Dissonance, Harmony, and American Culture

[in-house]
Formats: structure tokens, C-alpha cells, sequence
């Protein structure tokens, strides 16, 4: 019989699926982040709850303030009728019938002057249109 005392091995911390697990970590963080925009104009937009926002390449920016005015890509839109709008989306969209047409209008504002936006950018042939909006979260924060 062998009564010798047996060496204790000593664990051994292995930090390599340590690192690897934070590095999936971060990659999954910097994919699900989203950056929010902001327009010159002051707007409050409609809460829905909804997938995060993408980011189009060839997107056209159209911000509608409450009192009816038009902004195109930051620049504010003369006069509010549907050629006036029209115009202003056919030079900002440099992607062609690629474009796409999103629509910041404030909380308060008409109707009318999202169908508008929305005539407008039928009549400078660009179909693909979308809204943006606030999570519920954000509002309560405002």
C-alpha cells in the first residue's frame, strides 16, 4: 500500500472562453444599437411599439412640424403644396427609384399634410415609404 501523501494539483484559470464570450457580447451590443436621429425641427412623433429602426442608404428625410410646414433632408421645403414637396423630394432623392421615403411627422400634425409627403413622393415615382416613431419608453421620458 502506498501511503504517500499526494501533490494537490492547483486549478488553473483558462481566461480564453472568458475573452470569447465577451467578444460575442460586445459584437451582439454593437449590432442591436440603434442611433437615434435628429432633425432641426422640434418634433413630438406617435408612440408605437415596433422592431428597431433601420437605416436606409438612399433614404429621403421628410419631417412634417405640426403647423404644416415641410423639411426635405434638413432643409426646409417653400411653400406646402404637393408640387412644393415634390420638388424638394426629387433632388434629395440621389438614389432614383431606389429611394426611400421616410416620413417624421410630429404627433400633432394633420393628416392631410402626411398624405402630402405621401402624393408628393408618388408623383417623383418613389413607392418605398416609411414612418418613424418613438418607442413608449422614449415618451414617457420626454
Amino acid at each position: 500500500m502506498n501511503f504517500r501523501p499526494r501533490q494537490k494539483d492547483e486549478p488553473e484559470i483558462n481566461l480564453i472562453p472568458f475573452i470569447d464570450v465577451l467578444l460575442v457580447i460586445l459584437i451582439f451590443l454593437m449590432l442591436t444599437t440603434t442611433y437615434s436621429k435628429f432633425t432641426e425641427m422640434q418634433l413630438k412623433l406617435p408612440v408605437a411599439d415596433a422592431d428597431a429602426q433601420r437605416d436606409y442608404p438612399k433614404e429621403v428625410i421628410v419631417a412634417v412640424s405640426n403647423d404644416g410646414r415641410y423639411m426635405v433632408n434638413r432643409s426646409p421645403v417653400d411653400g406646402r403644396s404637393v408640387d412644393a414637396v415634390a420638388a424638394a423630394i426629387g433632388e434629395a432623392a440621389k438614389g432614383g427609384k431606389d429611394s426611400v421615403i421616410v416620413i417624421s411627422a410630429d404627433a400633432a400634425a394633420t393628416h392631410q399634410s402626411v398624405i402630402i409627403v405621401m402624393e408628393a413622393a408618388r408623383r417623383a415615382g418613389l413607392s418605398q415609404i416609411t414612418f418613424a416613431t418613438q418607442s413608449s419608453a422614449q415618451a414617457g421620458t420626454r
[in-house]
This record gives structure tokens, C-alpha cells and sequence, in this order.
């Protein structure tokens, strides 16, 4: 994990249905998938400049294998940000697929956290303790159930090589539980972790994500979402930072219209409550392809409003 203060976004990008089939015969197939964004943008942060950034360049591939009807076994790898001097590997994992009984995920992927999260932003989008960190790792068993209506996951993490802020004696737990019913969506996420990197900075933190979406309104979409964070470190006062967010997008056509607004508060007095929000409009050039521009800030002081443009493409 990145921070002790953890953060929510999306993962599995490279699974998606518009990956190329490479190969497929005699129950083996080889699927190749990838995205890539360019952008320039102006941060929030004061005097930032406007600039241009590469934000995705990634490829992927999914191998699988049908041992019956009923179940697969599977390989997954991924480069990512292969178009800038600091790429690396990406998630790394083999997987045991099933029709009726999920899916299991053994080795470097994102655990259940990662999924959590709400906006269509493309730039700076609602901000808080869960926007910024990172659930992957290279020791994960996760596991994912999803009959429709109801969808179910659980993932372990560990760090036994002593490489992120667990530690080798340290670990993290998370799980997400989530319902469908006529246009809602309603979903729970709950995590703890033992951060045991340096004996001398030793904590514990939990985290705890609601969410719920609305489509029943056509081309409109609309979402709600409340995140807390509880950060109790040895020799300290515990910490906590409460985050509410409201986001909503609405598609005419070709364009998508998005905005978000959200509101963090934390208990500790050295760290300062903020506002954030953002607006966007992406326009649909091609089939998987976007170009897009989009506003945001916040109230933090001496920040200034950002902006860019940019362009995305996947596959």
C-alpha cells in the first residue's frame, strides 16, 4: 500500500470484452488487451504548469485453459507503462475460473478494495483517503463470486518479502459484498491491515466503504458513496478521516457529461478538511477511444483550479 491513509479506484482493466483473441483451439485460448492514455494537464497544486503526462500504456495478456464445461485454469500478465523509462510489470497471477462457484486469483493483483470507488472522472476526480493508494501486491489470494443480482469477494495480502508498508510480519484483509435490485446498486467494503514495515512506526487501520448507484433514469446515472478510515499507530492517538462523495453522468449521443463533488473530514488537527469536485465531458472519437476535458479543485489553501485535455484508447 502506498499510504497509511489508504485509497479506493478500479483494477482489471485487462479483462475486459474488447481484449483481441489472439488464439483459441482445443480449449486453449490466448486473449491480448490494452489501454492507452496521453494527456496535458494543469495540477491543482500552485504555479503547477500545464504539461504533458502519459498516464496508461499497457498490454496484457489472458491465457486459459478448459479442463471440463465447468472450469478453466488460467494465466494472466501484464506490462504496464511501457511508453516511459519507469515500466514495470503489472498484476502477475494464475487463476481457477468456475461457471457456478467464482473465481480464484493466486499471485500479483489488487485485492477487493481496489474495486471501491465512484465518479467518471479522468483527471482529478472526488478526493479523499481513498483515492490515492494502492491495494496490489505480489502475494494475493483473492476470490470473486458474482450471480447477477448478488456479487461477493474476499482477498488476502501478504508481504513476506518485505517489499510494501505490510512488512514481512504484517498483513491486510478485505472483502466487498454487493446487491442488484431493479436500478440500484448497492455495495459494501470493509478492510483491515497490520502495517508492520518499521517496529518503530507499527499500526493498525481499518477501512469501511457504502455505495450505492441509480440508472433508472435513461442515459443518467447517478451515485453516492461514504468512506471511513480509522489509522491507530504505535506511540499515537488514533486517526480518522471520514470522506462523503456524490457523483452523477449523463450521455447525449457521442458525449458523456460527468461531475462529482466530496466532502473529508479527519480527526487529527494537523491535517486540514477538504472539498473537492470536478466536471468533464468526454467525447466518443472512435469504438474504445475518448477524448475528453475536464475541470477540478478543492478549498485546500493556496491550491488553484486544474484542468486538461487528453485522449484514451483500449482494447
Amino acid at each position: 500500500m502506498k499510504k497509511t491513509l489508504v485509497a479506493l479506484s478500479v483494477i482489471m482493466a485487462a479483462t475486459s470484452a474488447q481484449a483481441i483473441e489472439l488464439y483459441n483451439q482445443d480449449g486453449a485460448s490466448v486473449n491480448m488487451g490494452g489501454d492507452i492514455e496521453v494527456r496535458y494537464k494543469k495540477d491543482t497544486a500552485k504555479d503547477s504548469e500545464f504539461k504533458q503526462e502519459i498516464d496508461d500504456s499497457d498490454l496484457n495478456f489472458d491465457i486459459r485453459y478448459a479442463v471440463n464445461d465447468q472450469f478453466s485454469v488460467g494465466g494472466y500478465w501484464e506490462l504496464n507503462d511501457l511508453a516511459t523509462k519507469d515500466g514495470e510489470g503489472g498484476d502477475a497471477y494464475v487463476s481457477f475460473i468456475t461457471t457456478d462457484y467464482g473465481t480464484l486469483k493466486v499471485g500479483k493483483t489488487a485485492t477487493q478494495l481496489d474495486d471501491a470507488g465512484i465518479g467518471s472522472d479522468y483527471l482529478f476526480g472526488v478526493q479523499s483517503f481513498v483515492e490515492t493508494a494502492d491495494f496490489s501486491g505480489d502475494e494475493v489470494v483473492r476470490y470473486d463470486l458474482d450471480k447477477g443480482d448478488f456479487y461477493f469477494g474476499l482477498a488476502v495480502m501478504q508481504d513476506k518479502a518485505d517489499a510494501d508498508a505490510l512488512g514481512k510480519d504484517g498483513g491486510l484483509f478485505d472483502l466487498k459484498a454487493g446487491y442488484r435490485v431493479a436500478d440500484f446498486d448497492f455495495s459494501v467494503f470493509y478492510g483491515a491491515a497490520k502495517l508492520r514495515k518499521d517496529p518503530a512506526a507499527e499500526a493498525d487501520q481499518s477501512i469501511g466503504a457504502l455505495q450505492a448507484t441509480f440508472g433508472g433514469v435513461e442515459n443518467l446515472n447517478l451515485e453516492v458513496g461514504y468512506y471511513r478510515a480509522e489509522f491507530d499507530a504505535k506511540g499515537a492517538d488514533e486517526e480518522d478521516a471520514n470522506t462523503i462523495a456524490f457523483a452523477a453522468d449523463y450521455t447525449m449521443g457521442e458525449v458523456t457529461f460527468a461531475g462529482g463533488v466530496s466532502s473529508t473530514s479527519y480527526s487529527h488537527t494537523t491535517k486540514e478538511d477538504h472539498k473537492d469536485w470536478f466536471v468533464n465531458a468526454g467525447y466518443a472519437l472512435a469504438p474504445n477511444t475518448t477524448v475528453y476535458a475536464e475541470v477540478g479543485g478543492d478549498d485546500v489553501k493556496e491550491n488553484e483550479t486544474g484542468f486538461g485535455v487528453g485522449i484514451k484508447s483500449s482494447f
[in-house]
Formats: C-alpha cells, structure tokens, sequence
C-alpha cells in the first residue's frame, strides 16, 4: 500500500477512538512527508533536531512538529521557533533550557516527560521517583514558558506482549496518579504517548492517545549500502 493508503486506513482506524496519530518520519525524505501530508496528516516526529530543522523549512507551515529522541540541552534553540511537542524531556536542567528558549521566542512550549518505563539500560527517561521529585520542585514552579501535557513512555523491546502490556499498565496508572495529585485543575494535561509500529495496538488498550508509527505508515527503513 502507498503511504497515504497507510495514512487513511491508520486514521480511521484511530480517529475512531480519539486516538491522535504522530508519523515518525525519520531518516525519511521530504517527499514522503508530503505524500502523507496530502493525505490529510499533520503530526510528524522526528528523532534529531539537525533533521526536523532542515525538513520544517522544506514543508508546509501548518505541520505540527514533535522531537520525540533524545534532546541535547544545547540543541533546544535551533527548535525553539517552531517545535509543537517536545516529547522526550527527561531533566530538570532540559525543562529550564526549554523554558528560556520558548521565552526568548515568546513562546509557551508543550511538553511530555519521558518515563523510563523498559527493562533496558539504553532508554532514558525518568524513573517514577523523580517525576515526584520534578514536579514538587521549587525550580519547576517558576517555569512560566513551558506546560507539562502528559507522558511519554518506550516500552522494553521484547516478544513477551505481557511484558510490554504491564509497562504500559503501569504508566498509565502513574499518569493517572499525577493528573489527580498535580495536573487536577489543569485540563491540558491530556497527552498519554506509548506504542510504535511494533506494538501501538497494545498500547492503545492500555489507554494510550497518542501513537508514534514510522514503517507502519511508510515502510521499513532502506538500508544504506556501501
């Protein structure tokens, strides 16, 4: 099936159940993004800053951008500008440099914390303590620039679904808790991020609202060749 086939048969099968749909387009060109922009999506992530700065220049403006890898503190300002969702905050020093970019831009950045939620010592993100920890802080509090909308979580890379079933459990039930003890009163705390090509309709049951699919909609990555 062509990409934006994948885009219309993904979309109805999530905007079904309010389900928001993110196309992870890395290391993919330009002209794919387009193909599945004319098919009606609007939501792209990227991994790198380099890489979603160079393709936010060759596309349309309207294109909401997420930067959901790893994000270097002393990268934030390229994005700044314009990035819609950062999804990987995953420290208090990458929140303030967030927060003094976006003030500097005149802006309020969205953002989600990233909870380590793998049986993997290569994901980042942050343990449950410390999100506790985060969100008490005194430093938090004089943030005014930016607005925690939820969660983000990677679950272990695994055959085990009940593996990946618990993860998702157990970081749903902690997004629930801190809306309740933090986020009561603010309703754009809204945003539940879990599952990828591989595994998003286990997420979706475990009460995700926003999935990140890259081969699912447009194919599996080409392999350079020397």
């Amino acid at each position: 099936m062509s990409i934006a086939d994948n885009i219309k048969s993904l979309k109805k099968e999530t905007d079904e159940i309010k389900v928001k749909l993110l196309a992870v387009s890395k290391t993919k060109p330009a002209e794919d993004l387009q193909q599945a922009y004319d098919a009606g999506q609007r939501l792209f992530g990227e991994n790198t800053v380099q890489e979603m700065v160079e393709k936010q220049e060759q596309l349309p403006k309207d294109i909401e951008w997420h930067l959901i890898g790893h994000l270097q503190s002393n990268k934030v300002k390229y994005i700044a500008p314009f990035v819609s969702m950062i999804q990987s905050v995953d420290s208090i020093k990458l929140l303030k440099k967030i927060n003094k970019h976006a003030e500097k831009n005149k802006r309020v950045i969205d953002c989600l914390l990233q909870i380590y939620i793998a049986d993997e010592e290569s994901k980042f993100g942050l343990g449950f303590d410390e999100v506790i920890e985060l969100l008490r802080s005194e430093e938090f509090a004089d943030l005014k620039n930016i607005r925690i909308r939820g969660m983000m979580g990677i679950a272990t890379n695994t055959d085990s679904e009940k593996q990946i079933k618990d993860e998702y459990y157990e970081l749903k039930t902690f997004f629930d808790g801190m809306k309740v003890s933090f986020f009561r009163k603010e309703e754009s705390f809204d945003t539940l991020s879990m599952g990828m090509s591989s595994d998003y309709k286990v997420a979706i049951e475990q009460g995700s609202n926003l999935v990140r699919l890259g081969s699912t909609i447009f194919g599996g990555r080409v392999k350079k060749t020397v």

For many years I had a much older friend.  My friend was highly intelligent and musically cultured, but he had an odd quirk:  He listened to Arnold Schoenberg’s atonal, and highly dissonant, music for pleasure.  My friend maintained that this music was the epitome of beauty and that the philistine world would eventually see that beauty as he saw it.  Classical harmoneous music was hopelessly obsolete and banal. Then, one day, my friend was exposed to Vaughan Williams’ “The Lark Ascending.”  Tears in his eyes he admitted that he had never imagined something could be so transcendently exquisite.  With this, his mind newly opened, he began a deep reevaluation of why the great musical classics were indeed classics. I was not greatly surprised at his emotional epiphany.  After all, like myself, my friend was a product of U.C. Berkeley. There, my professor in the music history class was openly scornful of twentieth-century...(Read Full Article)

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